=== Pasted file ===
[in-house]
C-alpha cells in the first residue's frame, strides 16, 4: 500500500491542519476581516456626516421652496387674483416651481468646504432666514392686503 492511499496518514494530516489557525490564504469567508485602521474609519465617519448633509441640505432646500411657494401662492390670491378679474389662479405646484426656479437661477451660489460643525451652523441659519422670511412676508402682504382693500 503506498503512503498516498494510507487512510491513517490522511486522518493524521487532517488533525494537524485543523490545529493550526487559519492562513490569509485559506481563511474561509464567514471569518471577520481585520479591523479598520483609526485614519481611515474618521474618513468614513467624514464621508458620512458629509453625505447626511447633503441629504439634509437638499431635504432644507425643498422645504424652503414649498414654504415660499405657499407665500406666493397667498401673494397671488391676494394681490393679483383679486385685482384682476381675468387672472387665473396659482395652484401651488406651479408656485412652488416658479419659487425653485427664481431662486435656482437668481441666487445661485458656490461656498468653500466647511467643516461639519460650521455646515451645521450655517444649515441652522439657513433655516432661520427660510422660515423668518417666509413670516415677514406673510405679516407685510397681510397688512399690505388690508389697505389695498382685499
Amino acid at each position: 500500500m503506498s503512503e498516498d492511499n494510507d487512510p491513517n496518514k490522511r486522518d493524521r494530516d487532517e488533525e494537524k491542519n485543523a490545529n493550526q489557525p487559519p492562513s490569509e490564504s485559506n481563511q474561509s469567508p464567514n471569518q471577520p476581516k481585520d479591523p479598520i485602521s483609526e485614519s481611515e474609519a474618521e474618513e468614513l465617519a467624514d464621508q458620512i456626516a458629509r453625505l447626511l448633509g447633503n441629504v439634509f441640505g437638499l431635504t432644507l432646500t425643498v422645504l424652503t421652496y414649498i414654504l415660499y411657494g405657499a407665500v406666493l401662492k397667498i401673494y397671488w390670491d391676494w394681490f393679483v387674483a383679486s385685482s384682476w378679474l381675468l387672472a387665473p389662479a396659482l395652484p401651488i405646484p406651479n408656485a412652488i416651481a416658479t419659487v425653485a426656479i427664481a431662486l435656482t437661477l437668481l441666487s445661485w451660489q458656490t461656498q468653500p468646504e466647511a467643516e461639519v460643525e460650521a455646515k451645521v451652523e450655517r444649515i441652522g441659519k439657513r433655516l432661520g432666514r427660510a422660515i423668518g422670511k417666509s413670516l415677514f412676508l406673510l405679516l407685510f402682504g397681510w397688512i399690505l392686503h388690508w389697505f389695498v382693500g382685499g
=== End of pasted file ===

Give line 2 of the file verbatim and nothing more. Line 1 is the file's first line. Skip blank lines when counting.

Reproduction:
C-alpha cells in the first residue's frame, strides 16, 4: 500500500491542519476581516456626516421652496387674483416651481468646504432666514392686503 492511499496518514494530516489557525490564504469567508485602521474609519465617519448633509441640505432646500411657494401662492390670491378679474389662479405646484426656479437661477451660489460643525451652523441659519422670511412676508402682504382693500 503506498503512503498516498494510507487512510491513517490522511486522518493524521487532517488533525494537524485543523490545529493550526487559519492562513490569509485559506481563511474561509464567514471569518471577520481585520479591523479598520483609526485614519481611515474618521474618513468614513467624514464621508458620512458629509453625505447626511447633503441629504439634509437638499431635504432644507425643498422645504424652503414649498414654504415660499405657499407665500406666493397667498401673494397671488391676494394681490393679483383679486385685482384682476381675468387672472387665473396659482395652484401651488406651479408656485412652488416658479419659487425653485427664481431662486435656482437668481441666487445661485458656490461656498468653500466647511467643516461639519460650521455646515451645521450655517444649515441652522439657513433655516432661520427660510422660515423668518417666509413670516415677514406673510405679516407685510397681510397688512399690505388690508389697505389695498382685499